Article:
During our hour-long meeting in his 26th-floor retro-chic Trump Tower office last Tuesday, Donald Trump reiterated a claim he has made in every conversation we’ve had: “[I]f the Republicans pick the wrong person, I would consider doing something.” That something is making an independent bid for the presidency. But he added something new. “If the right Republican doesn’t, if the right person doesn’t run against him,” Trump said, “He’ll win.” Of course, the “he” is President Obama. And Trump thinks the embattled president is doing a lot better than Republicans think.
“You know I like him as a person,” Trump volunteered when I asked him what he thought of my argument that we are seeing “Obama 2.0,” a more combative president willing to fight for his agenda and his presidency. He then launched into a lengthy and quintessentially Trump recitation of what happened from his perspective at the White House Correspondents Dinner. (“I’m having a good time, but I felt I should keep a stone face.”) Once that was done, I got him back on track by asking of Obama, “Has he found his footing?
“If the right Republican doesn’t, if the right person doesn’t run against him, he’ll win,” Trump said. “He’s an excellent politician. He’s somebody that has a lot of gravitas.”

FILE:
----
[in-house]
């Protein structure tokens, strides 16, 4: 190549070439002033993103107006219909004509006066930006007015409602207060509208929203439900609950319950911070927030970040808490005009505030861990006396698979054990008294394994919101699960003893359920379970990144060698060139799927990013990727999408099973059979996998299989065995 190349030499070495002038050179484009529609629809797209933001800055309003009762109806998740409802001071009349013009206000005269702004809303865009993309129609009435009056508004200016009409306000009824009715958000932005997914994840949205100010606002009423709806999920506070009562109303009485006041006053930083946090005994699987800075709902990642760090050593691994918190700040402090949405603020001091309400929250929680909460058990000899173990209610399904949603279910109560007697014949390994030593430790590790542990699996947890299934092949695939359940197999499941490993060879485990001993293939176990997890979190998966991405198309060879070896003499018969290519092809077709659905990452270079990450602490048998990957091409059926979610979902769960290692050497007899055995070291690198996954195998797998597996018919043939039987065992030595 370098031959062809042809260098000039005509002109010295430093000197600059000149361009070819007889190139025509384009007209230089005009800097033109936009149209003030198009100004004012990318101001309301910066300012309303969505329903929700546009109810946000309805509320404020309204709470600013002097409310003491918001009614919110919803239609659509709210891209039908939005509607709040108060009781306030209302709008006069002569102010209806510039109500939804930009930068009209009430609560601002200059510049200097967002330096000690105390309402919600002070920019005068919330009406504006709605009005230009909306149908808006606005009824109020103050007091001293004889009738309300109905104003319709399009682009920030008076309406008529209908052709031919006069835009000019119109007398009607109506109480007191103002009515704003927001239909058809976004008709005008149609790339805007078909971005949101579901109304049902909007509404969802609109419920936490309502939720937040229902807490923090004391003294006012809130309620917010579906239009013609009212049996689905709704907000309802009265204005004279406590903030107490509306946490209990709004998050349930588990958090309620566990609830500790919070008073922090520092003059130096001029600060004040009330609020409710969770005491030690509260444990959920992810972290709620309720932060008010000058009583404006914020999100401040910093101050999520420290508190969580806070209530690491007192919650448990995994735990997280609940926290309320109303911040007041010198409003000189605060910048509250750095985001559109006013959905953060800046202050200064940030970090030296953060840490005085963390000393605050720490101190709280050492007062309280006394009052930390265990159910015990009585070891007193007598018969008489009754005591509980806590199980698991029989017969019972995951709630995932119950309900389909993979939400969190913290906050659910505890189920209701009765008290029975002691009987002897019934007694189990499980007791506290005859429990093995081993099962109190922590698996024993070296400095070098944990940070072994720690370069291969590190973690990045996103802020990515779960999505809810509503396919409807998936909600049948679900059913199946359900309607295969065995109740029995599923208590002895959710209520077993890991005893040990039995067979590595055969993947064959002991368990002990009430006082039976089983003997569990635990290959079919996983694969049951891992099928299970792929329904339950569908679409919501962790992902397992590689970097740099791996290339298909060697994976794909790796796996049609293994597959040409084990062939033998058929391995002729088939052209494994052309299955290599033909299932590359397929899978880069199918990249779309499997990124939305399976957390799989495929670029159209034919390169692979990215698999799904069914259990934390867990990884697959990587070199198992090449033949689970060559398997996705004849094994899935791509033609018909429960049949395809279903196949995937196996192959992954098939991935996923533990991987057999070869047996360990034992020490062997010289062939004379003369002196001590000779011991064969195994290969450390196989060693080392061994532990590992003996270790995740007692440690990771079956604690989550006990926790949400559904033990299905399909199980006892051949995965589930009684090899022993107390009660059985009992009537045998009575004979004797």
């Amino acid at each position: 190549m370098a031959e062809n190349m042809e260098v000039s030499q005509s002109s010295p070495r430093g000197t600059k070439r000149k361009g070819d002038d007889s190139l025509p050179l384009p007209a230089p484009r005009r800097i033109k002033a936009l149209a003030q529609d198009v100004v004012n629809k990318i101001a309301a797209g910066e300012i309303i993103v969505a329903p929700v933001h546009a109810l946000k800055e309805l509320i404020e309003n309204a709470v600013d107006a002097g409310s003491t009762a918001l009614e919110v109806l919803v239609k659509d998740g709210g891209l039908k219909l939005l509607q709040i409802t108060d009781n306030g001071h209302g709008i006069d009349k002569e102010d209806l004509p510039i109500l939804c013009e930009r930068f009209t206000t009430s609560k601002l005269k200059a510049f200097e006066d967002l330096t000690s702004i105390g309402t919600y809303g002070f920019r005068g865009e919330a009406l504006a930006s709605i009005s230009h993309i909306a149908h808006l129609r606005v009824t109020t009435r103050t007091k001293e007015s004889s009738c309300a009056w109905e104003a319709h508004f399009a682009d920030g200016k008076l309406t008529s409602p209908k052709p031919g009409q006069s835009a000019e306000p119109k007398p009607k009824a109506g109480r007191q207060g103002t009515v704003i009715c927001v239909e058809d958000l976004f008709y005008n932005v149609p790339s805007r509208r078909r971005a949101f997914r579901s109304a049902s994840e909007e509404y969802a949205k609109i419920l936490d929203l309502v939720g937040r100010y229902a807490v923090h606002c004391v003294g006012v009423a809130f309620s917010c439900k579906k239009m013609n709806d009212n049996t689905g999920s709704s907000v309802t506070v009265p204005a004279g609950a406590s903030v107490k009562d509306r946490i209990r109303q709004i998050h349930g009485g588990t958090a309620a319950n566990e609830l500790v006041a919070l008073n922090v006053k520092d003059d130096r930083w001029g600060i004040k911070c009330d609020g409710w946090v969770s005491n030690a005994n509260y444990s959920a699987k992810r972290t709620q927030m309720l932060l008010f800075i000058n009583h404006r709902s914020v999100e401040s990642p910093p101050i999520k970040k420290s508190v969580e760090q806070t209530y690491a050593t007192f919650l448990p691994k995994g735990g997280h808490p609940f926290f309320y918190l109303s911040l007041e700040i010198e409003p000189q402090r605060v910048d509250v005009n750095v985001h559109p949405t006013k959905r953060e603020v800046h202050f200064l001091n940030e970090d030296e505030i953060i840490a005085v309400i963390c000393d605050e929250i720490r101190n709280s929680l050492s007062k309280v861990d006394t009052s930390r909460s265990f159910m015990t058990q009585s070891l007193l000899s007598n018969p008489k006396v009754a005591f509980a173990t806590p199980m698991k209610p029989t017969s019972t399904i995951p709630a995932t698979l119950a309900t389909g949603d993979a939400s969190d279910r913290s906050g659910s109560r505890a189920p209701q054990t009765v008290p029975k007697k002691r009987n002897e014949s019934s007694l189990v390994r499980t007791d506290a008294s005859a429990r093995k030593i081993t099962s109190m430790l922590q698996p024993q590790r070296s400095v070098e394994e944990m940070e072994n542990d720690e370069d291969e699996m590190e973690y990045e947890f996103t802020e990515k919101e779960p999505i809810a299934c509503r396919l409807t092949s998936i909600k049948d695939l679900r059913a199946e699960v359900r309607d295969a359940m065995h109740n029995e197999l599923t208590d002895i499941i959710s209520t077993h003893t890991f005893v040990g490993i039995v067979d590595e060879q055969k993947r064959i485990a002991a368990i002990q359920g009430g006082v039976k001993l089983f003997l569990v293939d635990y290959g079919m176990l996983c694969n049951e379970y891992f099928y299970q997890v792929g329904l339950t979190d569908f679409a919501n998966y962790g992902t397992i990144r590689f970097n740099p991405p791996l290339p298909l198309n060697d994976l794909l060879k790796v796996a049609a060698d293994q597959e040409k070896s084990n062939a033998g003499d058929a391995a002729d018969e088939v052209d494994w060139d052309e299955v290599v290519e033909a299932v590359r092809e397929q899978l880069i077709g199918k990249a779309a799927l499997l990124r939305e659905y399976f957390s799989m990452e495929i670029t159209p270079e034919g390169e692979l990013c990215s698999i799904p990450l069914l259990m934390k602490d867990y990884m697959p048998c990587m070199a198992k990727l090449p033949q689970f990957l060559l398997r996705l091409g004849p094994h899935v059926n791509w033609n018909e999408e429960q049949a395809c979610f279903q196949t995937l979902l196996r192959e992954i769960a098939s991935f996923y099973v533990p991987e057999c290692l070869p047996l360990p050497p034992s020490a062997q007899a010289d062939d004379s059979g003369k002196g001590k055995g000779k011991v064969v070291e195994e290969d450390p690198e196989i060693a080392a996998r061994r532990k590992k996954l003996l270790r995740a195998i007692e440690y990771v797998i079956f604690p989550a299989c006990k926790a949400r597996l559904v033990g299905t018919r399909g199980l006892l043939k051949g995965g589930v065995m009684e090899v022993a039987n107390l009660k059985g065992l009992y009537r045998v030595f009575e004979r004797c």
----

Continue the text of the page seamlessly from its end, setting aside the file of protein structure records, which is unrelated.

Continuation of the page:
The real-estate mogul stated the obvious when he said, “I think that he’s being seriously hampered by a seriously bad economy and if it continues it’ll be hard for him to win.”
Still, Trump gives Obama props, saying, “He’s handling himself about as well you can considering the economy is horrible.”
He is mindful of the historical chatter that no president has won reelection with an economy this “horrible” and high unemployment. “Nobody’s ever won the presidency, and it would be very tough to do,” he said. But Trump thinks Obama could pull it off.
I actually think this could be a different situation. If the Republicans pick the wrong candidate, they’re going to lose. The other thing is the Republicans, I don’t think they realize how popular Obama is. He’s got a great popularity. He’s got an amazing popularity. And it’s more amazing by the fact that the economy is doing poorly and he’s made some bad decisions.
At another point during the conversation, Trump said Obama’s high personal favorable ratings are “a tremendous asset for him” because, “if people are undecided but they like him, people are going to vote for the guy that they like.” He added, “Now, liking is different than, you know, the other thing. But I think Obama is going to be tough to beat. I think he’s going to run a great campaign.”
Trump is known for hyperbole and liking everyone he meets. But if Obama 2.0 keeps going and the Republicans keep casting about for the perfect candidate, Trump’s analysis might prove correct. Obama is going to be tough to beat.